This article first appeared on Pursuit on February 29, 2016. Image courtesy of Death to the Stock Photo.
Music is a powerful tool that can shape moods, define moments and ignite memories. In creating music we can share something of our experiences and ourselves – a notion explored in therapeutic songwriting.
“Therapeutic songwriting is the process of creating, notating and/or recording lyrics and music by a client or group of clients and therapist within a therapeutic relationship to address psychosocial, emotional, cognitive and communication needs of the client or clients,” explains Professor Felicity Baker, co-director of the Melbourne Conservatorium of Music’s National Music Therapy Research Unit.
It’s also the subject of her recently published book Therapeutic Songwriting: Developments in Theory, Methods, and Practice, published by Palgrave Macmillan, the culmination of four years of research funded by an Australian Research Council Future Fellowship.
“In therapeutic songwriting, a therapist purposefully engages the songwriters in a creative process whereby they craft a song that has personal meaning and simultaneously leads them through a journal of personal discovery. The songs that people create become a tangible record of their journey or a representation of their transformed state.”
Sharing through songwriting
Professor Baker notes that lyric creation helps people to share their stories in ways that are socially appropriate: “For example, it is more socially acceptable to share your story of abuse in a song than in a conversation, and [therefore] maybe easier for the person to share the story in that form, and for the audience to receive it. Importantly, the music creation process helps people to express the intensity of the emotions experienced in their stories, to express ambivalent feelings, and to create climax and resolutions.”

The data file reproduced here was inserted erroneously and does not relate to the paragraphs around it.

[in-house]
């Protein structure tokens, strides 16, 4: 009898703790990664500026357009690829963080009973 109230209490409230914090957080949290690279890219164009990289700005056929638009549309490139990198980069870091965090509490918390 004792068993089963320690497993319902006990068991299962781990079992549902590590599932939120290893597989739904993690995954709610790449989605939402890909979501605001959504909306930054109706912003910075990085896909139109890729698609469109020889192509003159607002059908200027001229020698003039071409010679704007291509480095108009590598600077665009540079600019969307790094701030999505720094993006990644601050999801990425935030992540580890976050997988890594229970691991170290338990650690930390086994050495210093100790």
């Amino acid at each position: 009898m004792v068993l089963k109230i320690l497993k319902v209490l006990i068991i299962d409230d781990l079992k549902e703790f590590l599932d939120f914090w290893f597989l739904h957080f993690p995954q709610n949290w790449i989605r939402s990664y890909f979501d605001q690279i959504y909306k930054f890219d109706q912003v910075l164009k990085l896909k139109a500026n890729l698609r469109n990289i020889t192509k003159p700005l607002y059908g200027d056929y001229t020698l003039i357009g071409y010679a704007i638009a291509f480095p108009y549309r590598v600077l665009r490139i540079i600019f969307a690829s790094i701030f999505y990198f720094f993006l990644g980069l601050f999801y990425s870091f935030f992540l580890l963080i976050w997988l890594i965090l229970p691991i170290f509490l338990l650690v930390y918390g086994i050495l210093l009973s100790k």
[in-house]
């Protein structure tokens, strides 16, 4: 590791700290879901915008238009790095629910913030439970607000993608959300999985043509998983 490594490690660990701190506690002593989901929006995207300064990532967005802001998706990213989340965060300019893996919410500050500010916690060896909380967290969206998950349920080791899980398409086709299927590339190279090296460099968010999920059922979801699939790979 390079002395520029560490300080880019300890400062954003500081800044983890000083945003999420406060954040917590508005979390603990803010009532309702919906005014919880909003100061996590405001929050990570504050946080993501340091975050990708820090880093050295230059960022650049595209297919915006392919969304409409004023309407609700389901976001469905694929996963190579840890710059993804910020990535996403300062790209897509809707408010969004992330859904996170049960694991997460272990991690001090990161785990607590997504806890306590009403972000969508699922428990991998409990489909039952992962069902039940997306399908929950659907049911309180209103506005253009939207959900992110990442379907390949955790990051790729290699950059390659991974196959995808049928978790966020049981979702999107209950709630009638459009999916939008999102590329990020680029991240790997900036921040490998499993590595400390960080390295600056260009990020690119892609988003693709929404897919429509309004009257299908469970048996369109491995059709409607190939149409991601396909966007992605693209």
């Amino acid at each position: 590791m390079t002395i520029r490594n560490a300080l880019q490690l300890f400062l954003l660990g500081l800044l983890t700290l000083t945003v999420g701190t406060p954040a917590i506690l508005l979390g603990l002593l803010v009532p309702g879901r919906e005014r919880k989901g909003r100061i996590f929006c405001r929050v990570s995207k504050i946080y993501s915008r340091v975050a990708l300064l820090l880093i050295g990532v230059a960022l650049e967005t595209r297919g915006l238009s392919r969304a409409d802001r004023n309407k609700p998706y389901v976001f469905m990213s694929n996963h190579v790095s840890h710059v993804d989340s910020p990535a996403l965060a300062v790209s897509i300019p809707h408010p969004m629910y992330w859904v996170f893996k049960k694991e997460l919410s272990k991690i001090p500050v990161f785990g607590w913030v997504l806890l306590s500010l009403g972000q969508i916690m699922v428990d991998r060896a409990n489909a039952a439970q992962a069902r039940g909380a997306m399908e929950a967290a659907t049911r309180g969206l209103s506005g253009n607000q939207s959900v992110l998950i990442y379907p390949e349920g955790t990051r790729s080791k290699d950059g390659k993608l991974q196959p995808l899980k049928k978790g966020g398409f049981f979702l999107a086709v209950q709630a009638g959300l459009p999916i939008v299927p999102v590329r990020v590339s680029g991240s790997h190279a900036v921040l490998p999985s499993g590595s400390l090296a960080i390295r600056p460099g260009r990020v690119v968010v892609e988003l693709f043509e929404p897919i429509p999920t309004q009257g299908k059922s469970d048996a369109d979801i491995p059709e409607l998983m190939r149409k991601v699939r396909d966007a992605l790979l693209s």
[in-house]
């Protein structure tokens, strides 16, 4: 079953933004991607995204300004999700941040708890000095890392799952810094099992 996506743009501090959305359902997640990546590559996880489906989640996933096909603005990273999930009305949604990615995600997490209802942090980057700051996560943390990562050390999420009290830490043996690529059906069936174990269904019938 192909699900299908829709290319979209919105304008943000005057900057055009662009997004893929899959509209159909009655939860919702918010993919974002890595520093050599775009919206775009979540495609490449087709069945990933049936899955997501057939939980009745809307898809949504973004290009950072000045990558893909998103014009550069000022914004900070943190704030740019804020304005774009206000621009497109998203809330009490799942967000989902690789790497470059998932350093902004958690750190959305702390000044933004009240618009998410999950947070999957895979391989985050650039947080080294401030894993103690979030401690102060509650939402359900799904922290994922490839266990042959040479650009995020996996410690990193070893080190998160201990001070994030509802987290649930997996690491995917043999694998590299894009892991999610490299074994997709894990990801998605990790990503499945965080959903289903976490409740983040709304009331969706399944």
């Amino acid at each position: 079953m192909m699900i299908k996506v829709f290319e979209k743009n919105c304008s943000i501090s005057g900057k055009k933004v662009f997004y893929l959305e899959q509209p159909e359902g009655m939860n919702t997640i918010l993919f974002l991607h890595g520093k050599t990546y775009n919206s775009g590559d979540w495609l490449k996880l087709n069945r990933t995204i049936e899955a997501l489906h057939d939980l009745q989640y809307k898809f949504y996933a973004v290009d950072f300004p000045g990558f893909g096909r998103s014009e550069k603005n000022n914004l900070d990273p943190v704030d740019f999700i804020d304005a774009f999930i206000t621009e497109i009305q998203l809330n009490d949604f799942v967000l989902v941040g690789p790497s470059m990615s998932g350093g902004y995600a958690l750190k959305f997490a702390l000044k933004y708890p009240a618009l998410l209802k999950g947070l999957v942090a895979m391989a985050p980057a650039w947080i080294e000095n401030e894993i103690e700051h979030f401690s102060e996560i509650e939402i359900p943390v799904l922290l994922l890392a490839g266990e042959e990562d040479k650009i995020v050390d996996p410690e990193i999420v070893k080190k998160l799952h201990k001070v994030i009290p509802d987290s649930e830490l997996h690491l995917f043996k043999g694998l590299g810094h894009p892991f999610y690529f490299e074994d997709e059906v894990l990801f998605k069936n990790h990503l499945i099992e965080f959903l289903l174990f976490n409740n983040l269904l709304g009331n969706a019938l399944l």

A broad practice
Therapeutic songwriting can be used across the lifespan, says Professor Baker. In clinical practice it is used with children and adolescents with special needs; children in hospital (including those being treated for cancer); refugees who have been traumatised prior to their arrival in Australia; and children, adolescents and adults who are in palliative care or who are bereaved. There is extensive use of songwriting in rehabilitation – “including my own specialised field of rehabilitation following acquired brain injury” – and also with older adults with mild to moderate forms of dementia.
“Young people may create rap songs by either freestyle rapping their story over an original or pre-existing rap beat, or they may craft a rap song that tells their story of adversity or the adversity of their community. Another popular songwriting technique is the use of the blues form, which typically expresses a sad theme (first two lines of a verse) with a resolution or solving of a problem. Other songwriting techniques include sampling and combining existing music to create something new, meaningful and expressive of the person’s process.”
In the field of mental health, songwriting has been used with those who are in acute psychiatric wards, those with mental health diagnoses but living in the community, and with those who have drug and alcohol addiction. Professor Baker adds that there is also growing use of songwriting for those people at risk of offending or who have offended and are in prison.
Communicating change lyrically